Increasing Short and Long Term Profits
By: Charlie Cook
"I was at your site for all of two minutes before I bought one of your manuals. I'm impressed!" I love to get emails like this one sent by Vicki from Tucson, Arizona. Marketing my business would be easy if every client bought my products within two minutes of seeing my marketing materials, or signed up for my coaching services after a few minutes on the phone with me.
Do you make most of your sales in 2 to 20 minutes from the time a prospect first reads your marketing copy, visits your web site or calls you?
Neither do I. I make approximately 10% of my sales at the time of first contact, but most prospects take weeks, months and, in some cases, years to become clients.
As I mentioned in my marketing blog, I track sales on the day I send out my marketing newsletter. Typically, orders for my books begin to come in within a couple of hours. Some will be from people who just found my web site and aren't even on my mailing list, others will be from prospects who signed up for my newsletter a couple of weeks ago, and still others will be from people who have been getting my marketing materials for a six months or even longer, sometimes as long as two years.
When Do People Buy?
Prospects buy from you when they know you exist, know which problems you solve, feel confident in your products or services and understand their value, and, most importantly, when they want to do something about their situation or are ready to solve a problem. Prospects looking for an immediate solution may buy your $149 product or $5000 service today, but most won't want to purchase it until next month or next year.
You need a marketing strategy that helps you increase immediate, short-term and long-term sales.
Does your current marketing strategy do this? Does it prompt people to buy from you the first time they visit your web site or call you, make a purchase a few weeks later and in some cases buy from you years after their first contact?
Would you like to improve your immediate, short-term and long-term sales?
Below are marketing strategies you can use to accomplish this.
Making Immediate Sales
You want a prospect reading your marketing materials for the first time to immediately see you as an expert and understand the value of your products and services. Don't make the mistake of thinking the best way to do this is to describe products and services, credentials or list clients.
Introduce yourself with a marketing message that describes how you help your clients, phrased in terms of their concerns, not yours. Follow this with a few testimonials from clients that focus on the results you've generated.
Then describe the solution your product or service provides, again in terms of your prospect's needs. Finally, ask for a commitment, an order or contact information.
Generating Short Term Sales
Not everyone arrives at your web site or at the other end of the phone line ready to make a decision. In fact, 80% of people spend two or more weeks researching their purchasing decisions. What can you do to keep these people interested?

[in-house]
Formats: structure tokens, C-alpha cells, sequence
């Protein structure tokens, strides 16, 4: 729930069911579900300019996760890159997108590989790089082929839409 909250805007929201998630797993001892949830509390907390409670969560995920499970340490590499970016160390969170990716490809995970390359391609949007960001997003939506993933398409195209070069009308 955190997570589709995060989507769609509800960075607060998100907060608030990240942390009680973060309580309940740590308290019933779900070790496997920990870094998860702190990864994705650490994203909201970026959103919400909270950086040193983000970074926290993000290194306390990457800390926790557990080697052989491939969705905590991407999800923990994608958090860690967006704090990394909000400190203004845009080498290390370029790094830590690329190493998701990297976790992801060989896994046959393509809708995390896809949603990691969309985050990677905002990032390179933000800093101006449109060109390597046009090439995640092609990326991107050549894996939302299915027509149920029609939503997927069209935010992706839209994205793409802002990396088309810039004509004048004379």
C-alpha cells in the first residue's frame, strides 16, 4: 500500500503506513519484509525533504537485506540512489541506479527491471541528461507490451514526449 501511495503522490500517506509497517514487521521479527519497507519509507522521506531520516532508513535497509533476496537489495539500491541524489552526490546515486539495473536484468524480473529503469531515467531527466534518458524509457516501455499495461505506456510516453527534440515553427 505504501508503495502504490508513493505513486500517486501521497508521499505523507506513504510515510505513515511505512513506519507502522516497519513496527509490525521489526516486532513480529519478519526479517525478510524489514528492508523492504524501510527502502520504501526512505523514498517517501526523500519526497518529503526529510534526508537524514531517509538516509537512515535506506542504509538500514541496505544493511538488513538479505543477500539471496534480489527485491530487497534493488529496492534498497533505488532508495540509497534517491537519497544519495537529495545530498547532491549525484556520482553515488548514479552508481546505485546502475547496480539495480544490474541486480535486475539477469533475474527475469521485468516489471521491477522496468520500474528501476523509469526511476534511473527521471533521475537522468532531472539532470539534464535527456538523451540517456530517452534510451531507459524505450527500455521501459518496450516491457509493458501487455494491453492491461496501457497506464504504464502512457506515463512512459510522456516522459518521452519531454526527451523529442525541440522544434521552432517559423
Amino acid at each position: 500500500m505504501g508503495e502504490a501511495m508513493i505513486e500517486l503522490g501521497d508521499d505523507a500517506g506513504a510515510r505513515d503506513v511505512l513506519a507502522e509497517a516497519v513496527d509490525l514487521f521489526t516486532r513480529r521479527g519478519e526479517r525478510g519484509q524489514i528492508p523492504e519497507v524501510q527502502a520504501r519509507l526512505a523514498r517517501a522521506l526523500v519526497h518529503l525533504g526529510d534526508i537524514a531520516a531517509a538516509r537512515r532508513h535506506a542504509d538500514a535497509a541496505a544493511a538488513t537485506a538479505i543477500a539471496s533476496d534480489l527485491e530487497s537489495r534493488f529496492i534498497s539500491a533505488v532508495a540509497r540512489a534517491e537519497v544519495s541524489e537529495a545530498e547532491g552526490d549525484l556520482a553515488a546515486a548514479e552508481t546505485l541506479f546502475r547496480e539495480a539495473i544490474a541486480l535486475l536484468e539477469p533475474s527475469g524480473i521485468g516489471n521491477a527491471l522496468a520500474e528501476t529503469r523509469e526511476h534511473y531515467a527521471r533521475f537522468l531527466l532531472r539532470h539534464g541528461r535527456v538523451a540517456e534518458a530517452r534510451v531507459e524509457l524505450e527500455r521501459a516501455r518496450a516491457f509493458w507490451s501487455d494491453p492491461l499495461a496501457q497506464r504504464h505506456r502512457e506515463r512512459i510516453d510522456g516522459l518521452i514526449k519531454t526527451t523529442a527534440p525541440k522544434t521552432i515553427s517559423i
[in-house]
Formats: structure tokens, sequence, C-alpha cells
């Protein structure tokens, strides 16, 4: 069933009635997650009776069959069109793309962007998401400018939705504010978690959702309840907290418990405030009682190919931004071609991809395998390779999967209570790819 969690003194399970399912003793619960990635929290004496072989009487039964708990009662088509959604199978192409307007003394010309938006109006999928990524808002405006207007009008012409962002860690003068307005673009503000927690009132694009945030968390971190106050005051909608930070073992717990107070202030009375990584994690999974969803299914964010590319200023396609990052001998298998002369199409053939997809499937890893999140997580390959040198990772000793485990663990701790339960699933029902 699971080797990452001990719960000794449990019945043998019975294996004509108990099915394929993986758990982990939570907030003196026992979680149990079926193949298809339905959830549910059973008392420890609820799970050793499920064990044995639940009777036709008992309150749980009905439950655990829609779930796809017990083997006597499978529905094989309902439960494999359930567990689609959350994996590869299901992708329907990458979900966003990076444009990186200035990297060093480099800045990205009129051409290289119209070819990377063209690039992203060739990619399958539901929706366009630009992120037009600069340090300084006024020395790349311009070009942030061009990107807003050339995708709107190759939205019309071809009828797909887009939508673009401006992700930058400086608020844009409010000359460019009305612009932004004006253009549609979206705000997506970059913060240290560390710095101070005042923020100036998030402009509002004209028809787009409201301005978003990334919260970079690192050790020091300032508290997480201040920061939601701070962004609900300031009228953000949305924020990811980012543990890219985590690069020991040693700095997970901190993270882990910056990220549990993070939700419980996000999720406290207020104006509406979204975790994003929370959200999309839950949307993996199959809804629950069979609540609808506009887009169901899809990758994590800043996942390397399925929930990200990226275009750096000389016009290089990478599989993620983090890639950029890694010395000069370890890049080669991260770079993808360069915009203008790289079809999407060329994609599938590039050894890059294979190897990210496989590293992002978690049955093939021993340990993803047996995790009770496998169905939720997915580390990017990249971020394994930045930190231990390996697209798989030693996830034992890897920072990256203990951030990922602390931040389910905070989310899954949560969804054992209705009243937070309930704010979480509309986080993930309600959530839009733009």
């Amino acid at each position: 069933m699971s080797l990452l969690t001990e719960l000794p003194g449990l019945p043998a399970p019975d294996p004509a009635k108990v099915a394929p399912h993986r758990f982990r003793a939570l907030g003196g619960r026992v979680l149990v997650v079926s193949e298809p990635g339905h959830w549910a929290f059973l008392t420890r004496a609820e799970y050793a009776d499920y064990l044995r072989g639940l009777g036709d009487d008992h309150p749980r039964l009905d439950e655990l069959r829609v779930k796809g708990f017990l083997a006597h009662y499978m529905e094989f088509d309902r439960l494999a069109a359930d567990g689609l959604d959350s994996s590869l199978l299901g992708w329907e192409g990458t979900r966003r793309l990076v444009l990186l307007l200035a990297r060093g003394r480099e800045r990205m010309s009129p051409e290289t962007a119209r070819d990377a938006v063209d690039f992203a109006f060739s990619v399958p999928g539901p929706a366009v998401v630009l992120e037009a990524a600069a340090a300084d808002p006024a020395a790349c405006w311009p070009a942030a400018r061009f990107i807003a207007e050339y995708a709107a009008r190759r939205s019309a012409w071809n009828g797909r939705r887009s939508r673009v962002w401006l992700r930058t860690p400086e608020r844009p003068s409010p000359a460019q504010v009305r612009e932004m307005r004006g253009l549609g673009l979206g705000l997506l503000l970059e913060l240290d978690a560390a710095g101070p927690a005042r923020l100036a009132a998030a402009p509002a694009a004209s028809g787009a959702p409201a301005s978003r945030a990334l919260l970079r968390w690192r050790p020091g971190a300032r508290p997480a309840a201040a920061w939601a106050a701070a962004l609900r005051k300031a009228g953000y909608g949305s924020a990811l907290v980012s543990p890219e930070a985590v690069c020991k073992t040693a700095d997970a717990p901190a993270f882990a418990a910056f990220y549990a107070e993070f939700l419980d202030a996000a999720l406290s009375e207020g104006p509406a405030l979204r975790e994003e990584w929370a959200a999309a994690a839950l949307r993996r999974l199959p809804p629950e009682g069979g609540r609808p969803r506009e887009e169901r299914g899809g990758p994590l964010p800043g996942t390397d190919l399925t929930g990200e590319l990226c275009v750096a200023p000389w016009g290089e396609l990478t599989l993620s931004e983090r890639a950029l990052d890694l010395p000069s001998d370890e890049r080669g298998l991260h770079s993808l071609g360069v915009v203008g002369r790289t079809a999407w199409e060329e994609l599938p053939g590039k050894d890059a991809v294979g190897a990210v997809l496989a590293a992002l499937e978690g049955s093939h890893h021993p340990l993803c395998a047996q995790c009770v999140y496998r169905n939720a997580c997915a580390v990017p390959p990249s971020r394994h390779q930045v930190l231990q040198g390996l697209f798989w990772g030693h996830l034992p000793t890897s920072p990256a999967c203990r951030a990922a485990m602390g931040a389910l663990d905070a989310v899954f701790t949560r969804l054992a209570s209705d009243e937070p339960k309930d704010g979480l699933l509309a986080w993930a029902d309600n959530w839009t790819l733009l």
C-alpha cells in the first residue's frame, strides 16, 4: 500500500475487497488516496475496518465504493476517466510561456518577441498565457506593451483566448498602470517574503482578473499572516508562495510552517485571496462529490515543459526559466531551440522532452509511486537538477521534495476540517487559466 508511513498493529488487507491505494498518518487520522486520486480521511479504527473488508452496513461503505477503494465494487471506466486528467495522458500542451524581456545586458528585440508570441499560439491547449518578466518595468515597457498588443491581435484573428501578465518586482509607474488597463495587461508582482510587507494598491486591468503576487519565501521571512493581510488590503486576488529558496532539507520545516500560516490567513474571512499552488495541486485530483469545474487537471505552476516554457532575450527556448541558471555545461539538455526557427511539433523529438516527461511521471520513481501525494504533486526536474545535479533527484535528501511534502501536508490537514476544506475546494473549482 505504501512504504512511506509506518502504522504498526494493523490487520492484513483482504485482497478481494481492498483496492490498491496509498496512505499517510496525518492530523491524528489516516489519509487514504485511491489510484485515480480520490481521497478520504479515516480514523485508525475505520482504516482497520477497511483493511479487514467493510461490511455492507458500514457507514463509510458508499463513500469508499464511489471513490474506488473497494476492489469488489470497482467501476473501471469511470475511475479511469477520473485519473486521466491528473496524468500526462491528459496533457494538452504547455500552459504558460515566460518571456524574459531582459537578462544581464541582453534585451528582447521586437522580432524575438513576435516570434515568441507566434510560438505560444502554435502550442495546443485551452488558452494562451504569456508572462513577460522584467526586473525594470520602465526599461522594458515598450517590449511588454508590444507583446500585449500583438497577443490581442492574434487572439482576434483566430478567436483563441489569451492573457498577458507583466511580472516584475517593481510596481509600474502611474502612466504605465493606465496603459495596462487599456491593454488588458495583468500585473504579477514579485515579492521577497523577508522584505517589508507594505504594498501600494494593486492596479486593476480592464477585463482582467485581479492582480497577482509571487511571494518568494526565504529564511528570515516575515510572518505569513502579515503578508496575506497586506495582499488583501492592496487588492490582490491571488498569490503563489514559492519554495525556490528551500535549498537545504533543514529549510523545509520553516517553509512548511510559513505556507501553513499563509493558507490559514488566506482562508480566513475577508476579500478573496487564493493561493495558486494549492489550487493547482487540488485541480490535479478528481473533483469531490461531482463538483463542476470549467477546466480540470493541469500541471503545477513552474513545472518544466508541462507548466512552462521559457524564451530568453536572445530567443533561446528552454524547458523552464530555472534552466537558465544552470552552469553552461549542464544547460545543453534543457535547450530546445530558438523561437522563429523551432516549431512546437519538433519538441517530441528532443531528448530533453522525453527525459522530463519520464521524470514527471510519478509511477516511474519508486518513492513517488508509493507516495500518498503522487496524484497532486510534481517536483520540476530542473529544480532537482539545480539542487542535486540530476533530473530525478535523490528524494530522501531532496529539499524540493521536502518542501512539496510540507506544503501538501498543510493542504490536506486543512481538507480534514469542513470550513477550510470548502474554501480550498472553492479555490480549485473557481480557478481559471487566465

First, get your prospect's contact information. Stay in touch and continue to demonstrate your expertise and the value of your products and services.
You may have an interested prospect, but the prospect isn't clear on why or when they should use your product or service. When you follow up a prospect's initial contact, give them useful ideas they can use related to your product or service, and take advantage of this opportunity to educate them about the problem or concern you can help them resolve.
Improving Long Term Conversion Rates
I had one prospect that I'd talked to three or four times on the phone over the course of two months. When they didn't respond to two follow up calls, I stopped calling. Two months later, that is, four months after our first conversation, they called me to say that after researching a dozen other consultants, they'd finally decided to use my services and at the same time had expanded the scope of the project and the price I'd be paid. You've probably had similar experiences.
Some prospects take even longer than four months to make a decision to buy. Why? Because people buy bases on their own timetable, not yours. They buy when they have a need and when they want to act on that need. Even after deciding you want a new tax attorney or financial advisor, it might take you years to end your relationship with your existing advisor and place your trust in someone new.
Most people use contact management software to remind themselves to call or write prospects. This is a first step in keeping a potential sale alive, but a strategy of using only follow up phone calls can fall flat when prospects don't have any news about a project to report, haven't made a decision or just aren't ready to make a purchase.
One effective strategy for staying in the "front of mind" of your prospects is to use a newsletter or ezine to continually demonstrate your expertise and remind them of ways you can help them. Send it out biweekly or monthly, and they'll remember you when they are ready to make a decision or a purchase.
To make sales today, next week and in months to come, give your prospects the information they need and the solutions they want immediately and continuously. Have a plan in place to follow up with those who don't purchase your goods and services right away. Keep providing the information they need to make a decision, and you'll increase sales and profits today, tomorrow and in the coming years.
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The author, Charlie Cook, helps service professionals and small business owners attract more clients and be more successful. Sign up for the FrŽe Marketing Plan eBook, '7 Steps to get more clients and grow your business' at http://www.marketingforsuccess.com